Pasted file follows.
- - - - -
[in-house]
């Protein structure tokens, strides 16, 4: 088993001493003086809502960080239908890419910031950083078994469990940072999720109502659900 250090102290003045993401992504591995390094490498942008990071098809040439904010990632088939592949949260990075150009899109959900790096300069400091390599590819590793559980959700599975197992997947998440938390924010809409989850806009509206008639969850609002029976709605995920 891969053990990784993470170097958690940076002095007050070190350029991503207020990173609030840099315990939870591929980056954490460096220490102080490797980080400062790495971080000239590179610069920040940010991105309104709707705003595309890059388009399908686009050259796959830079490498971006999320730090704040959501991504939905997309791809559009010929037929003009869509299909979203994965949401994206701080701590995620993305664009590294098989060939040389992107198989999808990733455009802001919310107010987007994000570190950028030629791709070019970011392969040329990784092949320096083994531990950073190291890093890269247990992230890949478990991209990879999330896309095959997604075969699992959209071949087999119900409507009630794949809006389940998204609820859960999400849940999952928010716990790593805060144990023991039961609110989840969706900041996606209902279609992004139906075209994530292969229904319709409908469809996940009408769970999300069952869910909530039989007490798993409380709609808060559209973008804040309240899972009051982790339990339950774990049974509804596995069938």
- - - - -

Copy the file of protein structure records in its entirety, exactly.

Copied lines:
[in-house]
């Protein structure tokens, strides 16, 4: 088993001493003086809502960080239908890419910031950083078994469990940072999720109502659900 250090102290003045993401992504591995390094490498942008990071098809040439904010990632088939592949949260990075150009899109959900790096300069400091390599590819590793559980959700599975197992997947998440938390924010809409989850806009509206008639969850609002029976709605995920 891969053990990784993470170097958690940076002095007050070190350029991503207020990173609030840099315990939870591929980056954490460096220490102080490797980080400062790495971080000239590179610069920040940010991105309104709707705003595309890059388009399908686009050259796959830079490498971006999320730090704040959501991504939905997309791809559009010929037929003009869509299909979203994965949401994206701080701590995620993305664009590294098989060939040389992107198989999808990733455009802001919310107010987007994000570190950028030629791709070019970011392969040329990784092949320096083994531990950073190291890093890269247990992230890949478990991209990879999330896309095959997604075969699992959209071949087999119900409507009630794949809006389940998204609820859960999400849940999952928010716990790593805060144990023991039961609110989840969706900041996606209902279609992004139906075209994530292969229904319709409908469809996940009408769970999300069952869910909530039989007490798993409380709609808060559209973008804040309240899972009051982790339990339950774990049974509804596995069938």